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Dear Ralph: I own a 2002 Polaris Classic with the M-10. Now I have the update kit installed with the new coolant bottle, a...

Dear Ralph:
I own a 2002 Polaris Classic with the M-10. Now I have the update kit installed with the new coolant bottle, a longer snow flap, a third extrusion, and what disturbs me the most is that they changed it so the temp light doesn’t come on until the coolant reaches a higher temperature than before (went from something like 186 degrees to 212 as far as I know). So, if adding all of the updates was truly effective then why are they changing the temperature the light comes on?

Therefore, I would like to add on a water temperature gauge, but no one seems to be able to tell me what temperature it should be running at or maintaining so it’s not entering one of the timing retard modes that occurs before the temp light even comes on!

So, what is the ideal water temperature to maintain? At what temperature does the ignition start to roll back the timing? When does the fail safe kick in?
Bob Knutson
Amery, WI

We’ve had several M-10 EDGEs over the years, and never once experienced overheating of any sort what so-ever. However, many owners of these sleds did in fact experience some form of “inadequate cooling”, whether it was due to snow conditions, improperly set rear preload (many M-10s are set too stiff and riding too high decreases cooling efficiency), insufficient extrusion surface area, poor quality plastic puke bottle seal, or slow operation that didn’t allow enough snow to get thrown up into the coolers (also due in part to taller lug tracks that throw more snow out the back and less up into the tunnel.)

Therefore, Polaris took several steps to ensure better cooling and overall consistency in these “marginal” conditions or somewhat “non-standard” situations. Based on the feedback on the 2004s I tend to believe the steps taken pretty much eliminated consumer complaints.

We have long advocated the need for an actual water temp gauge on every snowmobile, and continue to do so. In the case of many of these newer Polaris engines that can begin to retard the timing with no indication at all to the rider, it would be nice to know when you’re at or getting close to a water temp that is going to affect performance.

As for the desired water temp, I’m of the old school that says colder is better for a denser intake charge and thus more power, within reason. I’d say ideal is about 120 degrees, with anything between 110 and 125 degrees for maximum power output, but anything between 100 and like 140 should be OK, within reason. Over 140 and I’d be looking for relief, and when you get up to 175 I’d start to get excited! This is around the time the ignition takes steps to reduce the heat being generated by the engine until the coolant gets some relief. When we do dyno testing we don’t want to see temps over 130!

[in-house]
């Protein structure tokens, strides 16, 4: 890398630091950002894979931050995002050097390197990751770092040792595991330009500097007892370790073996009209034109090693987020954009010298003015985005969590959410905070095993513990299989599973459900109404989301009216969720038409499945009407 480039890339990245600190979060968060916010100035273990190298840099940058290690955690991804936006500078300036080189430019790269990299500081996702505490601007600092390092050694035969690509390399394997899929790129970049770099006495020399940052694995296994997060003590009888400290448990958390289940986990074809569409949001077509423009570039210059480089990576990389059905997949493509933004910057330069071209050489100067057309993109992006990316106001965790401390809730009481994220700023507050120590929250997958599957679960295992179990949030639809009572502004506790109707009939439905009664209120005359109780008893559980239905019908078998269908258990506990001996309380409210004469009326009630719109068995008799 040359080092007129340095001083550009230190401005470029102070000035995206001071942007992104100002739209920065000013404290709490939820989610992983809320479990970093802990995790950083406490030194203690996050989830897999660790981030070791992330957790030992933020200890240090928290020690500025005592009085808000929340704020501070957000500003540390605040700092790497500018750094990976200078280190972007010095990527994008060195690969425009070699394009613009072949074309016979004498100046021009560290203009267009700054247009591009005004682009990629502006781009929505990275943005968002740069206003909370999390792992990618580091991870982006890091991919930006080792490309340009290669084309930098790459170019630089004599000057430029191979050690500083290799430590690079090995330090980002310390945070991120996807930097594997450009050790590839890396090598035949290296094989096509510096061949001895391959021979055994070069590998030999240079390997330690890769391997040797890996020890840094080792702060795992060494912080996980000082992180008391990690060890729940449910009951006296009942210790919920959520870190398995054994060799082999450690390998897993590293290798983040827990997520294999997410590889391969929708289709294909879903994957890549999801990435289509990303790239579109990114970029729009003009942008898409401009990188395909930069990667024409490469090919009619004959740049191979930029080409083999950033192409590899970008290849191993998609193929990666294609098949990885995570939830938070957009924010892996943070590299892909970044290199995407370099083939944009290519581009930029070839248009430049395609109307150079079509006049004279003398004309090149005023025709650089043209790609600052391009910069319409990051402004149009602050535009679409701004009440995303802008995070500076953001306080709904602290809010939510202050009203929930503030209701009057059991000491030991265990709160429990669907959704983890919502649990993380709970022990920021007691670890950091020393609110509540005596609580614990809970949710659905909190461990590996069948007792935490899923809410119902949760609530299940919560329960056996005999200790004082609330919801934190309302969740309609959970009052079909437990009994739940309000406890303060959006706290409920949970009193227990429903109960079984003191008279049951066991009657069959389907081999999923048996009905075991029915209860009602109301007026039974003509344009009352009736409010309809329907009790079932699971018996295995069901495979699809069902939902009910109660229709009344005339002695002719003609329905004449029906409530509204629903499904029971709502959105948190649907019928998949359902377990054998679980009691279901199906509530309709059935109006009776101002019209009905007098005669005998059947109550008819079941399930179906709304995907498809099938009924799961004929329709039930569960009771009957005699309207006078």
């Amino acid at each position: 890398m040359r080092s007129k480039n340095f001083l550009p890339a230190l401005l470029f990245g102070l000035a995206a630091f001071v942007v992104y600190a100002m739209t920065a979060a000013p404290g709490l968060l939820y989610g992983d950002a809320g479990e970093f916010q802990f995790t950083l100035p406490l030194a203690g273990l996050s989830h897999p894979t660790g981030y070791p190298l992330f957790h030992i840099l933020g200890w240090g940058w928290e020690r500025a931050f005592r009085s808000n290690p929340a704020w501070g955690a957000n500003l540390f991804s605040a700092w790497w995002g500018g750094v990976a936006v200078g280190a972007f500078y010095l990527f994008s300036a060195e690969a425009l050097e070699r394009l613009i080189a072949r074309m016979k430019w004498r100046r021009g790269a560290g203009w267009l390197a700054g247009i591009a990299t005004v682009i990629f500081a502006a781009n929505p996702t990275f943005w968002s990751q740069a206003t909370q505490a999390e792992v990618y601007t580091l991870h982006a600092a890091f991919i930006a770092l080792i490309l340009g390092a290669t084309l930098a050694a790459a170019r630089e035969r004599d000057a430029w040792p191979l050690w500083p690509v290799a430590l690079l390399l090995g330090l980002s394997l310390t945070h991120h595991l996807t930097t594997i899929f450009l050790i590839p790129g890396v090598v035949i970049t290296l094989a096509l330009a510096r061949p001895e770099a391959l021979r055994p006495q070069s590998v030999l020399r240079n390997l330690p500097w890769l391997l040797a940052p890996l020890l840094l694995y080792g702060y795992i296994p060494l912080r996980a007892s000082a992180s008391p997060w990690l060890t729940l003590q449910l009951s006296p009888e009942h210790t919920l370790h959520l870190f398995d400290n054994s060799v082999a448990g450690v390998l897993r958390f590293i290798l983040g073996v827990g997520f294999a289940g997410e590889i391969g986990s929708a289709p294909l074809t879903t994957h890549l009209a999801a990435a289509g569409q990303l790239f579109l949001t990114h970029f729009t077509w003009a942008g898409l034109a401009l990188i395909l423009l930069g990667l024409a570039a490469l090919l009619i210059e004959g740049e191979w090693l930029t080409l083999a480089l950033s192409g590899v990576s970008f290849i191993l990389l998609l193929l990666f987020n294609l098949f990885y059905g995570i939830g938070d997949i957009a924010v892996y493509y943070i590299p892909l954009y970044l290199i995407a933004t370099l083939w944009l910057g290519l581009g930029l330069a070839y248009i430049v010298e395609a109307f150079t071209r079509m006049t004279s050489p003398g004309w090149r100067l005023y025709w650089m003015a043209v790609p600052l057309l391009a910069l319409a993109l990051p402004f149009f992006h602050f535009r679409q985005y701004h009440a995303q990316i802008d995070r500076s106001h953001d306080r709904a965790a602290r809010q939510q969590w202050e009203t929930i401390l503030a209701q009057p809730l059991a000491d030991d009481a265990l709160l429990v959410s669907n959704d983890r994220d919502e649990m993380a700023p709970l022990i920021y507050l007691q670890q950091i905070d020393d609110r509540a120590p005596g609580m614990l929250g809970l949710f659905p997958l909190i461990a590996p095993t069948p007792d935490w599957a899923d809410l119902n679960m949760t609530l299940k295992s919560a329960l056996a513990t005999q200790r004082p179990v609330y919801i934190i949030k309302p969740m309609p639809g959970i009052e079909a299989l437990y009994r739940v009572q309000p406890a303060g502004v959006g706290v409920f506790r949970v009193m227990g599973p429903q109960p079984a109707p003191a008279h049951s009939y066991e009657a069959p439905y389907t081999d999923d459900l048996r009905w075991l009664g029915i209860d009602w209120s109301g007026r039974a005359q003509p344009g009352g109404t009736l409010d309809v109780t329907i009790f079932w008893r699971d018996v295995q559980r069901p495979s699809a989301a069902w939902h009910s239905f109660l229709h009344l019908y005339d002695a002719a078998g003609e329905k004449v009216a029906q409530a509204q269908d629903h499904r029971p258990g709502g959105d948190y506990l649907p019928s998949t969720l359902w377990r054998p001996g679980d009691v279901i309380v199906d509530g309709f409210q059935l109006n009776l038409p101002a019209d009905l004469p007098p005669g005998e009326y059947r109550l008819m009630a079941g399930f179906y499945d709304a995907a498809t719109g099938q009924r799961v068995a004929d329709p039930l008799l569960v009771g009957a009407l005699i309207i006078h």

Remember that four-strokes will run slightly hotter. What we’ve been talking about is traditional two-stroke temperatures. Most all of these new sleds incorporate some form of ignition variation in response to water temperature being outside of the desired parameters, and you don’t get a warning unless it becomes a major issue, so don’t rip on Polaris like they’re hiding something from you.

Those fighting cooling issues on any sled should go over the basics. Is the coolant system properly sealed (pressure caps and bottle seals). Is the coolant level topped off? This is a critical item on many sleds, especially Ski-Doo 800s. Is the rear ride height properly set? Is there air in the system? Remove any ice that forms on the extrusions at the start of the day, as ice can block snow from contacting the extrusion yet isn’t contacting it good enough to do much cooling. And last but most importantly, be aware of how much snow is going up into the tunnel. If the rear suspension is pretty empty of snow, you should get the idea. If the air temp got above freezing the day before, then the snow is going to be harder and there will be less moving around to contact the extrusions and perform the cooling function. Just because you’re riding around on tons of snow and ice doesn’t mean enough of it is getting up to and contacting the extrusions.

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